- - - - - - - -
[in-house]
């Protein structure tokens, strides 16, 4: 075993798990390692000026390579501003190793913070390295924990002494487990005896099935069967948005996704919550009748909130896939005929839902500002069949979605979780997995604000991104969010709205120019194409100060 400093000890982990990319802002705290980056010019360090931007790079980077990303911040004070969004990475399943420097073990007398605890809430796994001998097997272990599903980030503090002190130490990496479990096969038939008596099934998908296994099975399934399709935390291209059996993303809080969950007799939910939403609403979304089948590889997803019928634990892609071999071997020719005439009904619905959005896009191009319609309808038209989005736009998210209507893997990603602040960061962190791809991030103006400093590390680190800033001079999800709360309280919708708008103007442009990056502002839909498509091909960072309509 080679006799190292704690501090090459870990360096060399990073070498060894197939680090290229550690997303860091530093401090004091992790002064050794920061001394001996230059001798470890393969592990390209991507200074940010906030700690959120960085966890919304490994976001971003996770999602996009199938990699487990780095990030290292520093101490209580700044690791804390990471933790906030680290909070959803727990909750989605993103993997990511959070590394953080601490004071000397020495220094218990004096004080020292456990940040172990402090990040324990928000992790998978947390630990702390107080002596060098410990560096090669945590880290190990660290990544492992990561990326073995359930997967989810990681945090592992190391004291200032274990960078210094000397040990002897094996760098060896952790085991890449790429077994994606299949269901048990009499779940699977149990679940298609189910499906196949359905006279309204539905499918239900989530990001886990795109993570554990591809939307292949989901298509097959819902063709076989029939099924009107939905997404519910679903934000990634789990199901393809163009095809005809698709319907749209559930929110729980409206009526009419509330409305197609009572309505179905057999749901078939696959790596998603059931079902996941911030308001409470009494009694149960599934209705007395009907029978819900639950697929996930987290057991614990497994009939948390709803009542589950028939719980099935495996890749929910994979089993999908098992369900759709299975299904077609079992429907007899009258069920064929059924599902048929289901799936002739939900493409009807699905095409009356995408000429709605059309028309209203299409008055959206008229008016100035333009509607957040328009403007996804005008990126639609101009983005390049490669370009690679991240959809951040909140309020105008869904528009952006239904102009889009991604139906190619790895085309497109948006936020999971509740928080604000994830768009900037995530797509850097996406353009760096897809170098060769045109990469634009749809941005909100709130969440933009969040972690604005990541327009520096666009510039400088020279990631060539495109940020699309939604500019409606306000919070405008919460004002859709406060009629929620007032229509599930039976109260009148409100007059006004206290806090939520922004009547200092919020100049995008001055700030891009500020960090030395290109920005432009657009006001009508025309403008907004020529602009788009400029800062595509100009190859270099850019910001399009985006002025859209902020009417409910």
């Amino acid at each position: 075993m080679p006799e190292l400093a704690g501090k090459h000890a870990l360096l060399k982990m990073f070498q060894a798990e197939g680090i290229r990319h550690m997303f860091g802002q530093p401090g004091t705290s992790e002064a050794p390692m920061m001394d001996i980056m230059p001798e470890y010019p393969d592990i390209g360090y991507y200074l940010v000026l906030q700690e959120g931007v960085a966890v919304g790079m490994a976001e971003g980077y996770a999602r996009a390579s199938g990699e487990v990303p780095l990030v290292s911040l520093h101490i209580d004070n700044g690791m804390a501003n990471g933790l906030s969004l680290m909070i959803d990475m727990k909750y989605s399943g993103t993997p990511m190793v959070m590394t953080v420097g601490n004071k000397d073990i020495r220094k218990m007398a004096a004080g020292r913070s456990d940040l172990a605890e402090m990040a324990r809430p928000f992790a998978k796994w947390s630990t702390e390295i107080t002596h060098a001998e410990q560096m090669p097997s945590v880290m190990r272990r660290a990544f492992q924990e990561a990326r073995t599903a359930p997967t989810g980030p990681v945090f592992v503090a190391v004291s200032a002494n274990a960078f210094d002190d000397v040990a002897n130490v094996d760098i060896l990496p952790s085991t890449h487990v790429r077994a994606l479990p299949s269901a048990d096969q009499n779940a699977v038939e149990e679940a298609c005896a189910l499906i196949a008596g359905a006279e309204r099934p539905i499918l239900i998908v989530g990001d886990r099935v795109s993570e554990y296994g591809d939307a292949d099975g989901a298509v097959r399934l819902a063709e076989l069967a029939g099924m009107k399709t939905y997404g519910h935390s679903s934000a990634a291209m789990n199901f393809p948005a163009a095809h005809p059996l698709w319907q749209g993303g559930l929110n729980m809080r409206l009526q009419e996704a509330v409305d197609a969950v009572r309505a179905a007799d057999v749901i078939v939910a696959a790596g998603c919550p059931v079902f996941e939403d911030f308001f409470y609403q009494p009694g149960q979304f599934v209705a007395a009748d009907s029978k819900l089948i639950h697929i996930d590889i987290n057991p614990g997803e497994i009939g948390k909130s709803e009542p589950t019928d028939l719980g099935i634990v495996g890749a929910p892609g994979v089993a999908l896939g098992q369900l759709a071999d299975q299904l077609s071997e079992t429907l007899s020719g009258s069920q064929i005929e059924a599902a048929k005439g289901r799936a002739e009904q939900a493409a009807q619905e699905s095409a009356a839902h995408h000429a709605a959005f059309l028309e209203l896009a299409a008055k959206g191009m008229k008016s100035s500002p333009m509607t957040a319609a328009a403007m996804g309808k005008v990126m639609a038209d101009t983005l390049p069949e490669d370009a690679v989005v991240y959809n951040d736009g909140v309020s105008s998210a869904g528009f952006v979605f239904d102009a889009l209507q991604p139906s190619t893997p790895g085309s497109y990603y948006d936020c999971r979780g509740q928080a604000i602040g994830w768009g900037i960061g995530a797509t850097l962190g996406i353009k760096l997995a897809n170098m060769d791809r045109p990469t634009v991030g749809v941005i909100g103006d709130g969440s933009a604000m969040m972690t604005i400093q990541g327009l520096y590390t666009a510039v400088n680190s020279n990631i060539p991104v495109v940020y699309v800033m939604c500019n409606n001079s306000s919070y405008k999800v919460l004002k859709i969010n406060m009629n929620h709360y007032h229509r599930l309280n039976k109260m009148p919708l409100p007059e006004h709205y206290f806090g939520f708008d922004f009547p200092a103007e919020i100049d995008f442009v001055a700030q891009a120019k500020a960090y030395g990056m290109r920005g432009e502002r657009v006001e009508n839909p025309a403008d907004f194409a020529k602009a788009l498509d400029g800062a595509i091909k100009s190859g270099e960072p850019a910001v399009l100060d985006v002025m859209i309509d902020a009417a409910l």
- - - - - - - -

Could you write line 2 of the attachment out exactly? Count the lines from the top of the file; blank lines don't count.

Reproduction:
């Protein structure tokens, strides 16, 4: 075993798990390692000026390579501003190793913070390295924990002494487990005896099935069967948005996704919550009748909130896939005929839902500002069949979605979780997995604000991104969010709205120019194409100060 400093000890982990990319802002705290980056010019360090931007790079980077990303911040004070969004990475399943420097073990007398605890809430796994001998097997272990599903980030503090002190130490990496479990096969038939008596099934998908296994099975399934399709935390291209059996993303809080969950007799939910939403609403979304089948590889997803019928634990892609071999071997020719005439009904619905959005896009191009319609309808038209989005736009998210209507893997990603602040960061962190791809991030103006400093590390680190800033001079999800709360309280919708708008103007442009990056502002839909498509091909960072309509 080679006799190292704690501090090459870990360096060399990073070498060894197939680090290229550690997303860091530093401090004091992790002064050794920061001394001996230059001798470890393969592990390209991507200074940010906030700690959120960085966890919304490994976001971003996770999602996009199938990699487990780095990030290292520093101490209580700044690791804390990471933790906030680290909070959803727990909750989605993103993997990511959070590394953080601490004071000397020495220094218990004096004080020292456990940040172990402090990040324990928000992790998978947390630990702390107080002596060098410990560096090669945590880290190990660290990544492992990561990326073995359930997967989810990681945090592992190391004291200032274990960078210094000397040990002897094996760098060896952790085991890449790429077994994606299949269901048990009499779940699977149990679940298609189910499906196949359905006279309204539905499918239900989530990001886990795109993570554990591809939307292949989901298509097959819902063709076989029939099924009107939905997404519910679903934000990634789990199901393809163009095809005809698709319907749209559930929110729980409206009526009419509330409305197609009572309505179905057999749901078939696959790596998603059931079902996941911030308001409470009494009694149960599934209705007395009907029978819900639950697929996930987290057991614990497994009939948390709803009542589950028939719980099935495996890749929910994979089993999908098992369900759709299975299904077609079992429907007899009258069920064929059924599902048929289901799936002739939900493409009807699905095409009356995408000429709605059309028309209203299409008055959206008229008016100035333009509607957040328009403007996804005008990126639609101009983005390049490669370009690679991240959809951040909140309020105008869904528009952006239904102009889009991604139906190619790895085309497109948006936020999971509740928080604000994830768009900037995530797509850097996406353009760096897809170098060769045109990469634009749809941005909100709130969440933009969040972690604005990541327009520096666009510039400088020279990631060539495109940020699309939604500019409606306000919070405008919460004002859709406060009629929620007032229509599930039976109260009148409100007059006004206290806090939520922004009547200092919020100049995008001055700030891009500020960090030395290109920005432009657009006001009508025309403008907004020529602009788009400029800062595509100009190859270099850019910001399009985006002025859209902020009417409910």